Already, Alberta is finding tarsands oil a hard sell on international markets due to its reputation for producing massive greenhouse gas emissions during production. And the Trudeau government has committed (like the Harper government before it) to end the $1 billion a year in subsidies to the oil industry in Canada. That’s a promise that some government will eventually follow through on.
Farther out, pressure is mounting for the federal government to impose some kind of national carbon-pricing scheme, whether cap-and-trade or a carbon tax.
Put together, what this means is that economics itself is turning against the oil industry — it’s caught between the Scylla of diminishing returns of production and the Charybdis of its costs to the environment. It’s unlikely to navigate those hazards unscathed.
If it survives at all.
Maybe it’s for the best if it doesn’t.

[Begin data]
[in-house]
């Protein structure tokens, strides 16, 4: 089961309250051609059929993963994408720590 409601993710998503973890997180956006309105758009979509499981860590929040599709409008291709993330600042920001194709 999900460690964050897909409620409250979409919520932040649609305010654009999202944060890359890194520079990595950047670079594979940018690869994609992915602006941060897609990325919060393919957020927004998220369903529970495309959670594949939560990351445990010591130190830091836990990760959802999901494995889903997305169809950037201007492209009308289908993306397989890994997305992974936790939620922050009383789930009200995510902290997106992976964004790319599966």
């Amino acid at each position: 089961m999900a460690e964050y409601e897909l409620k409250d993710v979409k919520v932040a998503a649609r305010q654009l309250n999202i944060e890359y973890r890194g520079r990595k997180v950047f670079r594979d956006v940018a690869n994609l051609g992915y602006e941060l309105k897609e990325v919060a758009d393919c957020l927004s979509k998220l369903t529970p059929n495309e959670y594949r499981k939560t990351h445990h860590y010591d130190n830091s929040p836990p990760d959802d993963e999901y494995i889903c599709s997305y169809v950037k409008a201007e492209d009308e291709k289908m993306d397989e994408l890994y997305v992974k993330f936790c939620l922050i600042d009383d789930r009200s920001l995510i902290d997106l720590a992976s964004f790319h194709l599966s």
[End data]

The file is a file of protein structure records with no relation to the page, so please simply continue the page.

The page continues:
* For instance: Media pundits and oil industry boosters across the country have been calling on the Trudeau government to help the industry by championing the Energy East pipeline. Also, in January, a former oilpatch worker in Lloydminster made national headlines after posting a Facebook message to Justin Trudeau calling for support for struggling families in Alberta, a province that, he writes, “hasn’t taken an equalization payment in for over 50 years and has done more than its fair share in supporting the East in that time.” Then in mid-February, Saskatchewan premier, Brad Wall (who, last year, pondered asking for a refund on federal taxes collected in the Saskatchewan to help pay for worker retraining) pitched a $156 million program to Ottawa that would put people back to work in the oil-and-gas sector, cleaning up well sites abandoned by the industry that was supposed to clean them up.